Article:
Here is work in progress. I taped the paper to a piece of corrugated cardboard from a delivery box. The white strips down the edges are to give me somewhere to try out the colours.

Last year, before the first lockdown, I drew this view in a sketchbook on location:

South Bank, London

Here’s the South Bank seen from the Victoria Embankment on the North Bank. Here you see the modern blocks, with the older wharves in front. The low red building towards the right is Oxo Tower Wharf, formerly a factory making OXO cubes, now a place with workshops for jewellers, a restaurant and various cafés. The … Continue reading “South Bank, London”

St Giles, Oxford

This is a view of the front of St Benet’s Hall, in St Giles, Oxford, looking South.

St Giles, Oxford.

I drew this as a commission, for Ken Craig of Canongate Design. It will form the front cover of a publication.

The challenge was to fit the view onto a sheet with A4 aspect ratio, in such a way that the façade of St Benet’s Hall is on the right. The front door had to be to the right of the centre line. Because the timescales were short, and the country was in Covid-related restrictions, I worked from photos, memory and imagination.

Janet Smart kindly provided photo references, including pictures of the architectural details.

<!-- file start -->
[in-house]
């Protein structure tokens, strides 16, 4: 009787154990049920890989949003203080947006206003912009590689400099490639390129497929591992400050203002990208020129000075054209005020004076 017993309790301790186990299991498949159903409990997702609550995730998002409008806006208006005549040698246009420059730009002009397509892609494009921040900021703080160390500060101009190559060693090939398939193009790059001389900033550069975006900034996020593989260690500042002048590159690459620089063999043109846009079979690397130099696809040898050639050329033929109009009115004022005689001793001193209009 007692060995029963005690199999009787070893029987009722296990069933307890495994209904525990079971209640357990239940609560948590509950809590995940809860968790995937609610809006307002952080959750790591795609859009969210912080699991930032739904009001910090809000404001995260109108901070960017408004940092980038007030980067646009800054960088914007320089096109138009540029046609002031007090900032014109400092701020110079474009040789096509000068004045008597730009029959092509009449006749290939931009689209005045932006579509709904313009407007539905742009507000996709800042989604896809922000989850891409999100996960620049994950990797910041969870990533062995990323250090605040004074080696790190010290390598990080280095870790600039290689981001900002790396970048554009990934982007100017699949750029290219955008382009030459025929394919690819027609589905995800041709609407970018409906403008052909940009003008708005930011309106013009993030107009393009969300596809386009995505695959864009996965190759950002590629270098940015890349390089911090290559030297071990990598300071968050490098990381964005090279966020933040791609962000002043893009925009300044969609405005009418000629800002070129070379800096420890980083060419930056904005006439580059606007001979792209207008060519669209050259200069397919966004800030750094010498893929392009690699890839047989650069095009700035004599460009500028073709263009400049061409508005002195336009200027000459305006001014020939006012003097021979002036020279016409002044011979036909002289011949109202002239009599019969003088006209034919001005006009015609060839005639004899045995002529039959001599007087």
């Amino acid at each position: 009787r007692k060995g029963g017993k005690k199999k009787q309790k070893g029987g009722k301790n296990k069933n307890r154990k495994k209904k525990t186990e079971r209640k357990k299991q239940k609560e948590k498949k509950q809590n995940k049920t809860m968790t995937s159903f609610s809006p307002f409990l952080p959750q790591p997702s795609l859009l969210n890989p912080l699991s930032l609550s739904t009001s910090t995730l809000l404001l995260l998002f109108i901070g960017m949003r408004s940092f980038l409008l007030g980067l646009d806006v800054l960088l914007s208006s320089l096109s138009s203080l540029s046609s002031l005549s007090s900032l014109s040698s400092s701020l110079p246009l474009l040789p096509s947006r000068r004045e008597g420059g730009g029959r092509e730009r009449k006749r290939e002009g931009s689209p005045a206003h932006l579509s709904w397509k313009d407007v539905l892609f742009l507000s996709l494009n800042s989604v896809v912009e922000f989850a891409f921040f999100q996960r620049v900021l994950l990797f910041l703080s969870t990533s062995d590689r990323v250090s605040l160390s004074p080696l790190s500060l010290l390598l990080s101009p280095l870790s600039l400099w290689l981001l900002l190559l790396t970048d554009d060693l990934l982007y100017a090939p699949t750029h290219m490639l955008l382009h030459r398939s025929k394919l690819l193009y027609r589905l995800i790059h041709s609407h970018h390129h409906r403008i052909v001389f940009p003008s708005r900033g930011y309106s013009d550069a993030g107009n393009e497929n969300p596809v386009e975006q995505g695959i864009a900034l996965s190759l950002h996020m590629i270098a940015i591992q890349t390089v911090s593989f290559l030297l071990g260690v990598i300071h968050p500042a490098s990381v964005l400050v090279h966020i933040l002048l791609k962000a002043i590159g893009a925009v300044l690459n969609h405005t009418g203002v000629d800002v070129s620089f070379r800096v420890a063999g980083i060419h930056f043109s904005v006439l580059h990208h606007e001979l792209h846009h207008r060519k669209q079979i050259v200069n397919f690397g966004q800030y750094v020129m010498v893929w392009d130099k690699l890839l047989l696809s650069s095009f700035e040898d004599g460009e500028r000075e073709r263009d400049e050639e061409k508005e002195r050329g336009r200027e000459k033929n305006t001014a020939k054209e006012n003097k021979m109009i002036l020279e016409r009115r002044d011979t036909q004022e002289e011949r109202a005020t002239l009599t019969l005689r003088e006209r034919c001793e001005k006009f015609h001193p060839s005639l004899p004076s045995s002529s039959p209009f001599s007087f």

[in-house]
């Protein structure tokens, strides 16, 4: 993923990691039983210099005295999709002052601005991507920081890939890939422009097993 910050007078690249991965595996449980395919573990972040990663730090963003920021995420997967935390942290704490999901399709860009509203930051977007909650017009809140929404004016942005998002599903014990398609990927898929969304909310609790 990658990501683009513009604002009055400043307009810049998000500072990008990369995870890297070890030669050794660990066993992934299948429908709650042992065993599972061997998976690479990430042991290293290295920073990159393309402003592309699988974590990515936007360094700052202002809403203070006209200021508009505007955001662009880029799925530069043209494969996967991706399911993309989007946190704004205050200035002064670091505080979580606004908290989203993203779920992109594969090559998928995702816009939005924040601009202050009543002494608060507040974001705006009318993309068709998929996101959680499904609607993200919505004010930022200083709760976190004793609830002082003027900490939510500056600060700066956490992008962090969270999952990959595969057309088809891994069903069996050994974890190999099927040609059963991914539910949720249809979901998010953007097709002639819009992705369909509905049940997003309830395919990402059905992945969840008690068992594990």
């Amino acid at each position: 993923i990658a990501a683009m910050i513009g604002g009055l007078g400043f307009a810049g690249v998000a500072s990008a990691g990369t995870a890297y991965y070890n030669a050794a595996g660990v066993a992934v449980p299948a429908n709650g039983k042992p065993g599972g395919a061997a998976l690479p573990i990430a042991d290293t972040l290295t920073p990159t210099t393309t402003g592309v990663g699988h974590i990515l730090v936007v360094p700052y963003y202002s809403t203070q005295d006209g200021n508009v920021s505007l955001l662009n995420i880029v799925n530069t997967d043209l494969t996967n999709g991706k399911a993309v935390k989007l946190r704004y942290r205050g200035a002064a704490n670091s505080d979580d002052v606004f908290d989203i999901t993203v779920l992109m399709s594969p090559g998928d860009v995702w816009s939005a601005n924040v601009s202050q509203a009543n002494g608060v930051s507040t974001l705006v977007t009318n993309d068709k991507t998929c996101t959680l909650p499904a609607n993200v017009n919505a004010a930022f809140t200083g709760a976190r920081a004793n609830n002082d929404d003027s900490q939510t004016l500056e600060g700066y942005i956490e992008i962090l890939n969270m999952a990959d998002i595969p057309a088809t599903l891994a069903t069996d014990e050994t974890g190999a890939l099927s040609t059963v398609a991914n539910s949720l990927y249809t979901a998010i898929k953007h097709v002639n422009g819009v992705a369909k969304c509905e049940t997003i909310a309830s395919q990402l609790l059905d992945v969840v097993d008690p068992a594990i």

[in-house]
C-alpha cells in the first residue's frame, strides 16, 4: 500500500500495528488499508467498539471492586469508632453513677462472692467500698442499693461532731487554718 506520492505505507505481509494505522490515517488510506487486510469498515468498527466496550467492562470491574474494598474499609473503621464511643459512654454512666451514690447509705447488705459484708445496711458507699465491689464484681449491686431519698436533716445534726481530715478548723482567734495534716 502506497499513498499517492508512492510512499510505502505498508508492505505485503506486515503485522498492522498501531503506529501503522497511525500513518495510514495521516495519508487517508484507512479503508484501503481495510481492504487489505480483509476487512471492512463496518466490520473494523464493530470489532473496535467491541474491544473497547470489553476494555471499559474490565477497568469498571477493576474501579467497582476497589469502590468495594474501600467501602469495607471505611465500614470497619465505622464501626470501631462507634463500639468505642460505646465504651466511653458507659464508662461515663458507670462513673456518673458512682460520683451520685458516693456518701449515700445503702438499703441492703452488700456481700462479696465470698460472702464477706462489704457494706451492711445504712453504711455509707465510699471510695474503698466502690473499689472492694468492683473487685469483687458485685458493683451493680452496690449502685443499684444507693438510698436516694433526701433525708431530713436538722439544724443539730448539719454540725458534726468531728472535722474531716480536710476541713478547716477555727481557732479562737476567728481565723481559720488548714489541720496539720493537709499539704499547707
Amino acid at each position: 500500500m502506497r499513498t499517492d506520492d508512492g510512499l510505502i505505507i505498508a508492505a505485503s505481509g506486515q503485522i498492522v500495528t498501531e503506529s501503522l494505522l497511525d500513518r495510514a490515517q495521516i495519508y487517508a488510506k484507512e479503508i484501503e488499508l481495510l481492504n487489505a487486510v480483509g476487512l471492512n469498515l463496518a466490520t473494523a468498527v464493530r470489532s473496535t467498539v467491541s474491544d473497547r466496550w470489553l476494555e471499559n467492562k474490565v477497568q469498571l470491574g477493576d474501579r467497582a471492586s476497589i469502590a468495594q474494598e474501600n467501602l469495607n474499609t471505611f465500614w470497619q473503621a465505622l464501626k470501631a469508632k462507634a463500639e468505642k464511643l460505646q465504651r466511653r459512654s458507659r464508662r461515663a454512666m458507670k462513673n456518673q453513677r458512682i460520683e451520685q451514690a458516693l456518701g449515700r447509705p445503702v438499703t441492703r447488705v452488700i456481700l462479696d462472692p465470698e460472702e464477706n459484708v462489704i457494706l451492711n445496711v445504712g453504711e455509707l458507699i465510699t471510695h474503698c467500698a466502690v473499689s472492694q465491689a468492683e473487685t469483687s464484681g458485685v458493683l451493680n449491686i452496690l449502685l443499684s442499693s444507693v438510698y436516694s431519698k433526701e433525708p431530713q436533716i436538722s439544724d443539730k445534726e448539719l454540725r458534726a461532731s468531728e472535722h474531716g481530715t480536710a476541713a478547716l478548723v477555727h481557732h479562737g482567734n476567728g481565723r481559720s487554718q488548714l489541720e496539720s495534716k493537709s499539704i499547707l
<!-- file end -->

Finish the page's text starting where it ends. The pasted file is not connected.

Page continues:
Thankyou to Ken Craig for the commission, and for providing the scanned image of my drawing at the head of this post.

The colours are Buff Titanium, Green Gold, Phthalo Turquoise, Mars Yellow, Burnt Umber and some Perylene Maroon to make the greys. I drew it on a paper block of Arches 300gsm NOT watercolour paper, 9″ x 12″.

Work in progress.

I’ve done quite a few sketches in Oxford.

Oxford, St Giles

As the daylight faded, I made this sketch from outside 37 St Giles, Estagun House. St Giles is the name of the road going North out of Oxford, and also of the Church, which where the road starts. There has been a “St Giles” church near Oxford from at least 1120. “St Giles is supposed … Continue reading “Oxford, St Giles”

Two sketches in Oxford